A ferry crew in Orkney has become world leaders after training to work on hydrogen-powered vessels.
Five seafarers from Orkney Ferries’ MV Shapinsay completed a new course, thought to be the first in the world, to gain the skills to work onboard the ferry when hydrogen is used in the vessel’s system.
This follows an earlier course completed by the crew which focused on the handling of hydrogen as a cargo.
The new course was developed and delivered by Orkney College UHI’s maritime studies department in collaboration with Orkney Ferries and the European Marine Energy Centre (EMEC).
It was supervised virtually by Maritime and Coastguard Agency (MCA) assessors who have now recommended the course and content for official recognition.
It is the latest milestone in the HyDIME (Hydrogen Diesel Injection in a Marine Environment) project that will integrate hydrogen storage onboard the ferry operating between Shapinsay and Kirkwall, and trial hydrogen as a fuel in one of the vessel’s auxiliary engines.
The HyDIME project is seen as a stepping stone to accelerate and de-risk future hydrogen marine projects and will contribute towards growing the hydrogen economy in the UK.
The four-day course included storage under pressure, safe working practice, refuelling and firefighting. The crew were also trained in how to detect hydrogen fires, which are almost invisible to the naked eye.
The new training will be a requirement in UK waters for working on vessels using hydrogen as a fuel.
Mark Shiner, from the maritime studies department of Orkney College UHI, said: “According to the Zero Emissions Ship Technology Association this is a world first and we have cause to be very proud of that indeed.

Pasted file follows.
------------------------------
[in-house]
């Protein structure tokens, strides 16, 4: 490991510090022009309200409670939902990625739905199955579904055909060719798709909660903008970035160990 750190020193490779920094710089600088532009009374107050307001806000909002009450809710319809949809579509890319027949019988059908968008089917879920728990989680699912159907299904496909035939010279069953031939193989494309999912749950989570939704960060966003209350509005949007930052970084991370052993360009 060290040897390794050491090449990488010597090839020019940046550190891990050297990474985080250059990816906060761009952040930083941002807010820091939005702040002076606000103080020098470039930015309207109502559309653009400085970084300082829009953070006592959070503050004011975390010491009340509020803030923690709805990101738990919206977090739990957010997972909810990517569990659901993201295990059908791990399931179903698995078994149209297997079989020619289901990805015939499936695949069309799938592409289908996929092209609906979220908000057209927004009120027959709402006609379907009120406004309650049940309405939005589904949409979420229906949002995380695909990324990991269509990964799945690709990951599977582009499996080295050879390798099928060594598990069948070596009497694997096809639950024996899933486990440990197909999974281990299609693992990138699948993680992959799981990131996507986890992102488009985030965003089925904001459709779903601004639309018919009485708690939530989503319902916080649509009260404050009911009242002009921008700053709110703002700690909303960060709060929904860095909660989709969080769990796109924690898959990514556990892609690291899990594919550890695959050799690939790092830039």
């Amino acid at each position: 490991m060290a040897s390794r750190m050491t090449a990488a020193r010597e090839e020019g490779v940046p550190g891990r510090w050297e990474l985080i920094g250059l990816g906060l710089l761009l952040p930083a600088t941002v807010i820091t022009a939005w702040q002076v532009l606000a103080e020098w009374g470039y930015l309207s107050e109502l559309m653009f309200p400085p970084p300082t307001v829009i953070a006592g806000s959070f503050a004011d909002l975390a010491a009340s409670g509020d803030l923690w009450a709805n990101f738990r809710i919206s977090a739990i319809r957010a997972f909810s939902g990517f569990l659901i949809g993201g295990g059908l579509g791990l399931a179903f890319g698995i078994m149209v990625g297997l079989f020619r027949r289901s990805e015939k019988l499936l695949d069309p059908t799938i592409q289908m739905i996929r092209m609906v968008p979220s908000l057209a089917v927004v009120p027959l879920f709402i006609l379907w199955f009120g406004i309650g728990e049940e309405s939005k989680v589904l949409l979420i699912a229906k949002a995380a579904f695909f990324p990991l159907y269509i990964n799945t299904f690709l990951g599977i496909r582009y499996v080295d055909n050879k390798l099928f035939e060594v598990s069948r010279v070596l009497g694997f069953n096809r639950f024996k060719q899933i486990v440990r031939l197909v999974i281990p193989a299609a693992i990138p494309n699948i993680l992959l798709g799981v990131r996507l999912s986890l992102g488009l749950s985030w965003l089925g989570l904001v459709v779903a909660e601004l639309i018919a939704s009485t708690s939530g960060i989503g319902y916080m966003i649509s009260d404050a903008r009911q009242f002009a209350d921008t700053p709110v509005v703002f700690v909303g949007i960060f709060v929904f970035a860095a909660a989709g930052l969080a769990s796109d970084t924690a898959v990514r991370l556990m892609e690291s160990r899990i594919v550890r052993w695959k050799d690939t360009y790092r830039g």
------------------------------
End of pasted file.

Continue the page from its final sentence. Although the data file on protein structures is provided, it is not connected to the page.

“We’ve received some very encouraging messages from hydrogen organisations at home and abroad and inquiries from other European hydrogen vessel projects who are considering using our training.
“There is huge potential in hydrogen training, not only for seafarers but maintenance technicians, heating engineers, automotive engineers and others.”
Orkney is playing a pivotal role in the development of green hydrogen technologies, including a scheme that uses surplus electricity generated from renewable energy to make hydrogen gas as a fuel.
Councillor Graham Sinclair, chairman of Orkney Islands Council’s development and infrastructure committee, said: “Orkney has a proud history of leading the charge to find innovative solutions to meet our energy needs – and here we see Orkney leading the way again with the approval of the hydrogen training course.”